PVPO issues Certificates of Protection for new varieties of plants that are seed reproduced or tuber propagated. A Certificate of Protection is awarded to the owner of a Variety after an examination determines that it is new, distinct from other varieties, and genetically uniform and stable through successive generations and provided that the legal aspects associated with the creation and marketing (if desired by the applicant/customer) are valid.
The owner of a Variety submits an application describing the characteristics of the crop kind or species. The application contains confidential and sensitive information, such as descriptive characteristics of the new Variety or other similar varieties. A complete application includes (1) completed application form signed by the owner; (2) completed exhibits A, B, C, E, F; (3) for a tuber reproduced variety, verification that a viable (in the sense that it will reproduce an entire plant) tissue culture will be deposited and maintained in an approved public repository; and (4) payment by credit card or check drawn on a U.S. bank for $4,382 ($518 filing fee and $3,864 examination fee), payable to "Treasurer of the United States" (See Section 97.6 of the Regulations and Rules of Practice).
NEW: With the application for a seed reproduced variety or by direct deposit soon after filing, the applicant must provide at least 3,000 viable untreated seeds of the variety per se, and for a hybrid variety at least 3,000 untreated seeds of each line necessary to reproduce the variety.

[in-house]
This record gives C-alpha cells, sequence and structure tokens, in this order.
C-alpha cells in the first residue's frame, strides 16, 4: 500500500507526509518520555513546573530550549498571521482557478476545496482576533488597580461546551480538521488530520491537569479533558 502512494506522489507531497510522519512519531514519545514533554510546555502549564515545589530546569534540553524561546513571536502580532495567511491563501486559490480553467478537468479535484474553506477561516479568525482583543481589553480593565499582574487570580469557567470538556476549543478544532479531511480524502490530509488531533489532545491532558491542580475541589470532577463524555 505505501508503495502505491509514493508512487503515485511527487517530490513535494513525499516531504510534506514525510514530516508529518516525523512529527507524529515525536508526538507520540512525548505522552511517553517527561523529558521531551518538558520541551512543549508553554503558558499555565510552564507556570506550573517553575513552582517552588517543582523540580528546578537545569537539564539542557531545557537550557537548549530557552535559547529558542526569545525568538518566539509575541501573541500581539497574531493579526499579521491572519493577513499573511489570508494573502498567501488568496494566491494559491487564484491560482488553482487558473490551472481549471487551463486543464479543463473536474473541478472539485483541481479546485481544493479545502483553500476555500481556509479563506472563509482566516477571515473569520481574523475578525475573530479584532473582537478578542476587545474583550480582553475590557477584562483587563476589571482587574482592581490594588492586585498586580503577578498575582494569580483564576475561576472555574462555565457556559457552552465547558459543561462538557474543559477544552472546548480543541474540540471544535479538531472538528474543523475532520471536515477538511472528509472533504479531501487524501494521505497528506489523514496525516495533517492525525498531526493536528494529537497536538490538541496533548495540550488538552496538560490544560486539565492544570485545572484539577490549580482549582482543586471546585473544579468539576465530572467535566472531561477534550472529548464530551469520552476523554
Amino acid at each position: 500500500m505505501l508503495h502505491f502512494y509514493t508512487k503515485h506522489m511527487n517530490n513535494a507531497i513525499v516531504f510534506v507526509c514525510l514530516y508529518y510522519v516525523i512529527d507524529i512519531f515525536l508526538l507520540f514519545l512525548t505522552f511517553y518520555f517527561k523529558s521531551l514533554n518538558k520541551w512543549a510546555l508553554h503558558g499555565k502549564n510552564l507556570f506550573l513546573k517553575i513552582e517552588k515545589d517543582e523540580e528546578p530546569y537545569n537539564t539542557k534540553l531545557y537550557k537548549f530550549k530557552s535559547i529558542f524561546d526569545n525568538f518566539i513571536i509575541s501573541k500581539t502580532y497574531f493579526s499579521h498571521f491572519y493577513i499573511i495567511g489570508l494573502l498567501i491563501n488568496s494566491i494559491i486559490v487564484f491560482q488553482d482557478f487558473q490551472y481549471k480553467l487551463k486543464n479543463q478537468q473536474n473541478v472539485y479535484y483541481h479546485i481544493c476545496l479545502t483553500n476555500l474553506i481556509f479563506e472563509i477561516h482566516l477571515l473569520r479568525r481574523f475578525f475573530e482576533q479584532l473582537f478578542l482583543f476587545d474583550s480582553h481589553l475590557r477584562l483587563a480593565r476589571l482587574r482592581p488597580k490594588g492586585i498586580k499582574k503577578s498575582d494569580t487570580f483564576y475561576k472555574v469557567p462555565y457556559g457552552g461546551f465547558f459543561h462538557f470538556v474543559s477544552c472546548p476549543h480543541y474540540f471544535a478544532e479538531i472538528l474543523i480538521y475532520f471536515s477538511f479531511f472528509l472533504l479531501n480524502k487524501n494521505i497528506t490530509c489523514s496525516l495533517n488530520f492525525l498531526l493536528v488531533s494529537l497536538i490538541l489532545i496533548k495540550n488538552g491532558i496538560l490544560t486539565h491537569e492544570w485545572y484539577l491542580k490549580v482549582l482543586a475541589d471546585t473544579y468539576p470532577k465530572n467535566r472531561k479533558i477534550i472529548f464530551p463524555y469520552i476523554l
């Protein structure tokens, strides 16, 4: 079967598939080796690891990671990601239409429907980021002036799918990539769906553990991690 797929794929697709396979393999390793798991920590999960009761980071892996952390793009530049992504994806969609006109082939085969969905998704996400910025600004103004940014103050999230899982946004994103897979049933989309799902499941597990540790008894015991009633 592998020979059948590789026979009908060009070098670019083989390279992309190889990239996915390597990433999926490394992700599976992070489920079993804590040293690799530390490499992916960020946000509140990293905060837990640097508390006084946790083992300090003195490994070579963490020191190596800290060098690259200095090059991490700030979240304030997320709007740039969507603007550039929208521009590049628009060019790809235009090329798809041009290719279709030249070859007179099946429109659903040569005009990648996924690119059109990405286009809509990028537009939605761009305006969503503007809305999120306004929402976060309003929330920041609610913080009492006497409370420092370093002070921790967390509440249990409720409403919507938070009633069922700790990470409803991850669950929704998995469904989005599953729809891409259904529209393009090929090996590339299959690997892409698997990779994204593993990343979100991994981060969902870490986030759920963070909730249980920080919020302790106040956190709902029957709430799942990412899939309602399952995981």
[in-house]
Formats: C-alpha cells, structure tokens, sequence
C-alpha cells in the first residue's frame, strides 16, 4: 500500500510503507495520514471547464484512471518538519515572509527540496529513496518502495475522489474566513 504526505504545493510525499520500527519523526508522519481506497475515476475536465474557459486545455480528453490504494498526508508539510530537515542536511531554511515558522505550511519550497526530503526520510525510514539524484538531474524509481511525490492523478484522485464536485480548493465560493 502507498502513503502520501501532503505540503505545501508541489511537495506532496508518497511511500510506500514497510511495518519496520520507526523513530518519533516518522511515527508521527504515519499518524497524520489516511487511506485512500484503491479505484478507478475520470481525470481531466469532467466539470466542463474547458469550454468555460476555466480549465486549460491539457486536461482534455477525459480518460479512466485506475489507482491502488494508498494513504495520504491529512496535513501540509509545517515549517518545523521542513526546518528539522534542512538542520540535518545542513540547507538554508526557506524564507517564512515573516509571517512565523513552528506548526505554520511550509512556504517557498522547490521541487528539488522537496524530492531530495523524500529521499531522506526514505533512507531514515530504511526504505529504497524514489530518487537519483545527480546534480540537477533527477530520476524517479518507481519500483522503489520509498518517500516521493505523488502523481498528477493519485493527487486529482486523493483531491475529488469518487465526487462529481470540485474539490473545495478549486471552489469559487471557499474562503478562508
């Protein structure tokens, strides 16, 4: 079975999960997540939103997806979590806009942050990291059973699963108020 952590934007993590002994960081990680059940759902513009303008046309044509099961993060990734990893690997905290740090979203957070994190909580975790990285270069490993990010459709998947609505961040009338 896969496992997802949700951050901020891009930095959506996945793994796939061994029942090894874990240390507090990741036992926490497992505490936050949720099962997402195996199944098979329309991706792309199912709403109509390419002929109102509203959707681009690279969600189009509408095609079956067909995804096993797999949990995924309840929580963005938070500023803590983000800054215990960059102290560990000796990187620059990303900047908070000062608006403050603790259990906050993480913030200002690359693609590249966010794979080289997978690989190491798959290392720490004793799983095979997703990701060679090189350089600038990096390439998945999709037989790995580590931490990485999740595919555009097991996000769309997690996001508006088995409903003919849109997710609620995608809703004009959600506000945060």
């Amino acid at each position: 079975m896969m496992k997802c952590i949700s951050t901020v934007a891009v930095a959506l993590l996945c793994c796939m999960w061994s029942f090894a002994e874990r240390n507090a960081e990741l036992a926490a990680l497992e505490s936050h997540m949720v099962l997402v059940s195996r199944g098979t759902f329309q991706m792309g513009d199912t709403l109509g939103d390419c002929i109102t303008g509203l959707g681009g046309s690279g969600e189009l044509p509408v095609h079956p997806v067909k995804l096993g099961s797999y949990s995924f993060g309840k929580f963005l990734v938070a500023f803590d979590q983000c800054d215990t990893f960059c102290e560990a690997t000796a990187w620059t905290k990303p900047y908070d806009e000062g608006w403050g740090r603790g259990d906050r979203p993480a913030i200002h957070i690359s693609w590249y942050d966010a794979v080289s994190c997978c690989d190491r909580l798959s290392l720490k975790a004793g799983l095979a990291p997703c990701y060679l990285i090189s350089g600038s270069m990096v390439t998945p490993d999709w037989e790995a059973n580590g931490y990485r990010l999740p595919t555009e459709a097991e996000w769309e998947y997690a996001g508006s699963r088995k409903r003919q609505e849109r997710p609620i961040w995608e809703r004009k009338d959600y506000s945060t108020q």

If a certificate is allowed, you will be requested to send a payment by credit card or check payable to "Treasurer of the United States" in the amount of $768 for issuance of the certificate. Certificates will be issued to owner, not licensee or agent. See below for a listing of the required information.
A variety may be considered new only if propagating or harvested material of the variety has not been sold or otherwise disposed of to other persons for purposes of exploitation of the variety for more than 1 year in the U.S. or 4 years outside of the U.S.
Additionally, the PVP Office maintains databases for crops of both public and private varieties. The examiner uses those and other sources to determine which, if any, varieties are indistinguishable from the new one. If the examiner finds varieties that appear to be indistinguishable from the application variety, the applicant will be notified that supplemental data are necessary. To obtain additional data, applicants may perform additional field or greenhouse replications and may use DNA profiling other analyses to substantiate distinctness. The USDA does not perform tests to confirm distinctness of a variety. That responsibility rests with the applicant.